On loan from Daniel and Dori Rootenberg







signifiers of wealth and prestige. In the exhibition, Yoruba
beaded crowns and South African ceremonial garments
illuminate the use of imported beads to convey the links
between economic status and social, religious and political
status.

Objects presented in the exhibition are drawn from the
Harn Museum's collection and private collections. They are
organized in groups according to the most important ideas
that they communicate, including "Desire for Children,"
"Growing Up," "Family Ties," "Marital
Status," "Dialogue with Spirits,"
and "Power and Prestige." Within
these groups are beaded objects
used in daily life, such as doll-
like figures and garments
and adornments for everyday
wear. Other works, including
masks, costumes, containers,
implements, display objects
and royal regalia, were used in
sacred and secular ceremonies.
These objects demonstrate
ingenious strategies used to
communicate ideas with beads.
Some works express highly
complex ideas through
subtly configured
colors and patterns,
and others employ
representational
imagery.


l .* 0J













Zandile Ma Ndlovu Dube, South African, Beadedpanel (isibebe), 1969
Glass beads, 11 1/2 x 6 1/2 x 1/4 in. (29.2 x 16.5 x .6 cm.), museum purchase
with Harn general programs endowment funds, 2007.27.14

Dynamic strategies of beadwork communication Bamileke peoples, Cameroon, n.d., Elephant MaskforKuosi Society ,cloth, beads and
used in and across cultures are traceable. This is fur, 32 x 46 in. (81.3 x 116.8 cm.), gift of Dr. and Mrs. Arlan Rosenbloom, T78-1-A,B
most clearly seen in Zulu beadwork used to convey
messages to lovers as an important form of marriage Acknowledgements
negotiation. By the nineteenth century, this form of Interpretive text for the exhibition, available throughout
negotiation had developed into a highly sophisticated the gallery, was supplied in part by the students in Dr.
art. The beaded panels, commonly known today as Victoria Rovine's fall 2007 Clothing and Textiles in Africa
"love letters," included messages that were originally class. Their text will be featured on the exhibition Web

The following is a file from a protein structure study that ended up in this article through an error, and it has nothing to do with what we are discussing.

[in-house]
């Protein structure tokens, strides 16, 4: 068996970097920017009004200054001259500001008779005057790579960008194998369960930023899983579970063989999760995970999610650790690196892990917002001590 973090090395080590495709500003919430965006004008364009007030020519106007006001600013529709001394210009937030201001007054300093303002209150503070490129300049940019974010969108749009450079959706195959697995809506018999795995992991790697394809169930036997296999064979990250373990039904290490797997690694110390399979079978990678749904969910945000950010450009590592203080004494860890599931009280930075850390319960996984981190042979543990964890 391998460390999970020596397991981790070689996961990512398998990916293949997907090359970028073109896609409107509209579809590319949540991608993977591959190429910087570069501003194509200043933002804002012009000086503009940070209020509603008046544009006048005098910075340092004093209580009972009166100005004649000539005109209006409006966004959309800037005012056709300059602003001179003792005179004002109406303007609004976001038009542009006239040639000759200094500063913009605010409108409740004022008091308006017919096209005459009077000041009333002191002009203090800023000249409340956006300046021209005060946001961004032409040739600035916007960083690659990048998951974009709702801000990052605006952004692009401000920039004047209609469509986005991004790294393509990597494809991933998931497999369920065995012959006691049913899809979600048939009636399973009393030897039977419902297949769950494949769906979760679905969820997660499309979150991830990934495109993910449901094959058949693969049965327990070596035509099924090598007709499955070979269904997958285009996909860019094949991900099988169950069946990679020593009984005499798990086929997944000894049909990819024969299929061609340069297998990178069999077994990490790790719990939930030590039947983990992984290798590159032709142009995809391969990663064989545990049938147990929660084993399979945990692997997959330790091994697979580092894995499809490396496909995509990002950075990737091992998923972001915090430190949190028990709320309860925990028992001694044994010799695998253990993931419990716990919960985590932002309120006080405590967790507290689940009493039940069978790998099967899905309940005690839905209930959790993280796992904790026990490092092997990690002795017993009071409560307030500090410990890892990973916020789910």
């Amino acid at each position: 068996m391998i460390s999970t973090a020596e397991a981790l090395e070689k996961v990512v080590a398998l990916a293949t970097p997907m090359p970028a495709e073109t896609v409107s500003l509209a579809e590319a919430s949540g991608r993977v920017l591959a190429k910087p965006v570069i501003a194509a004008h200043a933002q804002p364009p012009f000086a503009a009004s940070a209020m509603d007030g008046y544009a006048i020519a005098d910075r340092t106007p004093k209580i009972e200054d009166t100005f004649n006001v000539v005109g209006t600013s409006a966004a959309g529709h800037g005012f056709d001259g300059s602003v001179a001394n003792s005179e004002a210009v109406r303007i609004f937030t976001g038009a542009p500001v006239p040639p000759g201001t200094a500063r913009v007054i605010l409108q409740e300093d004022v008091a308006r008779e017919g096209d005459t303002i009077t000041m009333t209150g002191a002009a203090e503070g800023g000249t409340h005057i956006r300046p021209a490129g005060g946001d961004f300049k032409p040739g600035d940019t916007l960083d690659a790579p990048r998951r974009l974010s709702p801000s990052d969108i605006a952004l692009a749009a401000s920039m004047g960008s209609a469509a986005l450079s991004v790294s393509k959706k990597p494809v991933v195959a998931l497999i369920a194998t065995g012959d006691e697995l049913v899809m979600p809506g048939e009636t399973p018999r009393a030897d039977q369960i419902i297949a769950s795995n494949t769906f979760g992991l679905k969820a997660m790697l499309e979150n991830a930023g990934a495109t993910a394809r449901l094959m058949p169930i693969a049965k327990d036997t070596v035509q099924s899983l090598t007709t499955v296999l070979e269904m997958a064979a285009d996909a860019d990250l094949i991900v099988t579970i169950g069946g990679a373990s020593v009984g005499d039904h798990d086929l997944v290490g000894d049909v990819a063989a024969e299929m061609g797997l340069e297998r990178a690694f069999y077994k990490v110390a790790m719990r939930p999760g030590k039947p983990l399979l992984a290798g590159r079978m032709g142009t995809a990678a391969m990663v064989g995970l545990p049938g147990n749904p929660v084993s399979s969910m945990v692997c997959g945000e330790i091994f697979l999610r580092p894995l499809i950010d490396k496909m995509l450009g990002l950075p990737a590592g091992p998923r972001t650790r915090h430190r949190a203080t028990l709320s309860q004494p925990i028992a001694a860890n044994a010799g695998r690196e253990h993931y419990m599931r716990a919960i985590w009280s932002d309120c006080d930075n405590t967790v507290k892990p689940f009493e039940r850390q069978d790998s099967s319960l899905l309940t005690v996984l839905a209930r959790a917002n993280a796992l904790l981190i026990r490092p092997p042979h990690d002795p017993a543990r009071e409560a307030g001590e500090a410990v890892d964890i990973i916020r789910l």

composed of geometric abstract shapes in various site, www.harn.ufl.edu/beadwork. This effort was made
configurations, but by the mid-twentieth century, this possible by technical support from the Digital Library
wholly visual system gave way to using written text. Center at the University of Florida. Additional images of
In many types ofbeadwork, it is the material used to African beadwork can be found on the center's Web site
produce beads that conveys meaning. This is seen in at www.uflib.ufl.edu/spec/africana/. Staff from the UF
a Somali Porte Koran necklace in the exhibition that Digital Library Center who assisted in the development of
has beads made of amber and agate, both regarded as the exhibition Web site include Katerie Gladdys, assistant
powerful medicines for healing professor of digital media; Lourdes Santamaria-Wheeler,
and preventing maladies. digital production supervisor; and Katherine McGonigle,
digital media graduate student and Harn Museum of Art
The beaded art objects in this exhibition can only intern. The exhibition and their participation was made
begin to suggest the versatility of beadwork in possible by a gift from a generous donor with additional
communicating cultural and personal meaning and support from the Dr. Madelyn M. Lockhart Endowment
can only hint at the length of the time span that for Focus Exhibitions.
beads have been one of the most prevalent
SAfrican art forms used to further The Harn Museum would like to thank the following
S various modes of social and political individuals for their contributions to the exhibition: Dr.
discourse. FrankJolles, University of KwaZulu Natal; Jonathan Walz,
University of Florida; Dori and Daniel Rootenberg; and
Barbara Palmer.